With the release of Elite: Dangerous late last year on PC and its arrival now on Xbox One, it’s possible to say that the franchise is now one of the longest running in gaming. And at a time when games have become more focused on bringing experiences aimed at giving players a tightly knit campaign, the openness a game such as this provides could just be the breath of fresh air some gamers will be searching for. It’s always been hallmark of the games and it’s great to see that it’s still there now its latest iteration.
But first, a little bit of history…
The first Elite was developed by David Braben and Ian Bell and arrived back in 1984 for the BBC Micro. Even in the playthrough video below, you can see a lot of familiar elements that became standard in later titles in the series, especially the ship and station design.
With eight galaxies to explore, each with 256 star systems, there was plenty in the game to keep a devoted player occupied.
Elite wasn’t available on the Atari 8bit so I didn’t really become aware of the games until Frontier: Elite II (FE2) arrived on the 16bit platforms by David Braben and his team at Frontier Developments. But it was that game’s sequel on PC where my own addiction began. Believe it or not, it has been twenty years since the last Elite game was on store shelves with Frontier: First Encounters (FFE) in 1995. At that time gamers were still using DOS and 3D accelerator cards were still years away from becoming mainstream.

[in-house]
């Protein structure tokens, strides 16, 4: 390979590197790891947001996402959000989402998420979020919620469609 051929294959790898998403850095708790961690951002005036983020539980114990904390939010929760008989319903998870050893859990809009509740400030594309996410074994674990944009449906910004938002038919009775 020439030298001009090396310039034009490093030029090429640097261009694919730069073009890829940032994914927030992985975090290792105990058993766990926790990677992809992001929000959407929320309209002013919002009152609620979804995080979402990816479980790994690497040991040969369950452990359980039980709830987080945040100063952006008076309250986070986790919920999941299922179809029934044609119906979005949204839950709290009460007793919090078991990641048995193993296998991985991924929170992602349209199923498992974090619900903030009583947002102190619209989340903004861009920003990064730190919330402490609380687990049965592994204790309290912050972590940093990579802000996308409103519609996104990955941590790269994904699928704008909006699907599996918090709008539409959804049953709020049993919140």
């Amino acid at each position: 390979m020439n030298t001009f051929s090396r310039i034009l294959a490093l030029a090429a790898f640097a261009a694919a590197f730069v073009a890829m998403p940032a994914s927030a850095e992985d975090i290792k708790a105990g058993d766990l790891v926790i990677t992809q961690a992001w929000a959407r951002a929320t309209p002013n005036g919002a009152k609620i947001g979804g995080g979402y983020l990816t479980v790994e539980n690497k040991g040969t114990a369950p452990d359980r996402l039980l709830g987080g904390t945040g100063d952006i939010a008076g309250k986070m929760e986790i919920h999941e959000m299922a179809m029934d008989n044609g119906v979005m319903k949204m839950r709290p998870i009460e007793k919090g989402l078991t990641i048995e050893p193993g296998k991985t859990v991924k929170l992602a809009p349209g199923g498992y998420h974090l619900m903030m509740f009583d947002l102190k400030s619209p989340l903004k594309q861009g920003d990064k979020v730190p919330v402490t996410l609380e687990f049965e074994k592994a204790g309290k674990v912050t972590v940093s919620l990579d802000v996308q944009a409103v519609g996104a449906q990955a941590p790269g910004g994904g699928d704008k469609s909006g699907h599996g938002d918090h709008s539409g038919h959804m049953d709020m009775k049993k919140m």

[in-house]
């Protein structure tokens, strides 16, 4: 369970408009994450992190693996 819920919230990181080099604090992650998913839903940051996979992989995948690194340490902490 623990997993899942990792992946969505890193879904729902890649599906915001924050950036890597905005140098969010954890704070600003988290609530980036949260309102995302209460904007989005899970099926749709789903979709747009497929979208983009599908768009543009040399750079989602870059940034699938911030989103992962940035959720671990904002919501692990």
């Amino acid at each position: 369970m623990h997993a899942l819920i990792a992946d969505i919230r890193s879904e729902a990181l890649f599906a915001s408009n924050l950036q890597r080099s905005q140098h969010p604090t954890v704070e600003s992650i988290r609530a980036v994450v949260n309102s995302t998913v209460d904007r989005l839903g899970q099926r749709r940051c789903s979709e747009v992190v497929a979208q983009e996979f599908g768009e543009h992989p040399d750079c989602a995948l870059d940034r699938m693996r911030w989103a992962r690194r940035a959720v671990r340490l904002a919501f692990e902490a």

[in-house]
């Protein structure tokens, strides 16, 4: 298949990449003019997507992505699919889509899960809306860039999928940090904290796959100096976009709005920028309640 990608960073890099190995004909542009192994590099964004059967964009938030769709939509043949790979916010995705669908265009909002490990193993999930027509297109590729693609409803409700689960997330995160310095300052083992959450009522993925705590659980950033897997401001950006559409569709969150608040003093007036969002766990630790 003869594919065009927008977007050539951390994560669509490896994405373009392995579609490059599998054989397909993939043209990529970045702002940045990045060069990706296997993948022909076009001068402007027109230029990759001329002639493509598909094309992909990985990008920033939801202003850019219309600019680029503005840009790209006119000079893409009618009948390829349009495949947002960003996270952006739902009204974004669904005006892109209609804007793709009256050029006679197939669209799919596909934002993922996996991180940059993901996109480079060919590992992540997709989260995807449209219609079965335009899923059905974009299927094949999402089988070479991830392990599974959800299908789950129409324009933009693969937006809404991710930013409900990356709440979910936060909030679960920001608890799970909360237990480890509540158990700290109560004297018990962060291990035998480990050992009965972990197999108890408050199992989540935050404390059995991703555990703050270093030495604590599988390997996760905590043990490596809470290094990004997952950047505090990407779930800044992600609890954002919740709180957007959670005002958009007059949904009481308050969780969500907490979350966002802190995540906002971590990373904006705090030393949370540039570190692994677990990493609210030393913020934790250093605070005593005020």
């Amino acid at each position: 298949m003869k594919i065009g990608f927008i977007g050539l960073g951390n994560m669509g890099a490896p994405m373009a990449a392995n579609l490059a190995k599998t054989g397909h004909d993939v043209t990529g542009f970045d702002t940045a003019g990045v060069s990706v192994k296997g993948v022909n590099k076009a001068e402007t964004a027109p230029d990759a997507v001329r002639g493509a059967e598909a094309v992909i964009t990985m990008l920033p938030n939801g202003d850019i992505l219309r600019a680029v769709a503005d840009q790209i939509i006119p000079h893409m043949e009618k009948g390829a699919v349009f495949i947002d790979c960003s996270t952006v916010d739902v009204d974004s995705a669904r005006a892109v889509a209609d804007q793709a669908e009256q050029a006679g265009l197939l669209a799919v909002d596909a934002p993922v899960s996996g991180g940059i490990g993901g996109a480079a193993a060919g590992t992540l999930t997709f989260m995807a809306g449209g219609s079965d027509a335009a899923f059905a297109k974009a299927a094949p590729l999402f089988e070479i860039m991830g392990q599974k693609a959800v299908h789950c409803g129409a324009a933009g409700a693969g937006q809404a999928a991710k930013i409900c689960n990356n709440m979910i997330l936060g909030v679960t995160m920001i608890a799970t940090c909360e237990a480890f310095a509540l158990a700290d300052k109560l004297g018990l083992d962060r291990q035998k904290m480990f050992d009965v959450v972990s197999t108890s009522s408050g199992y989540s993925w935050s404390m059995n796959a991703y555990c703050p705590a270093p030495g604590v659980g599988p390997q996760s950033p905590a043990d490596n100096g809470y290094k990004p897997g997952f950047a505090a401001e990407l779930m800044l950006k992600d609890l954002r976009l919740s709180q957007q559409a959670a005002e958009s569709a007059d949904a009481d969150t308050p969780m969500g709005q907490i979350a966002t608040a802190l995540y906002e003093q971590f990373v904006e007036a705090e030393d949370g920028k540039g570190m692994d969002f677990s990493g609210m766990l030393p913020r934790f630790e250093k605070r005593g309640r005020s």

Not only did the game increase the amount of systems and worlds to travel to significantly (including some real world versions such as our own), the game also allowed for players to not only land on space stations but the planets they are orbiting too. This is something we’re going to start seeing again with the upcoming Horizons expansion for Elite: Dangerous as well as the still in development No Man’s Sky.
FFE was massive technical achievement at the time but one that sadly shows its age now even with the brilliant graphical patches dedicated fans have produced over the years. The CD-ROM version had a nice bonus with the inclusion full motion videos of station crew to help add a little more colour to a galaxy that could sometimes feel lifeless due to the lack of interaction with people.
A crowdfunded return
It’s been a couple of years, but after a successful Kickstarter in January of 2013, Frontier are back with a new Elite game which arrived on PCs at the end of 2014.
But this is not the Elite of old; this time around players get to experience a shared universe where every job can influence the changing nature of the worlds you visit and can make you a hero, a target and sometimes even both.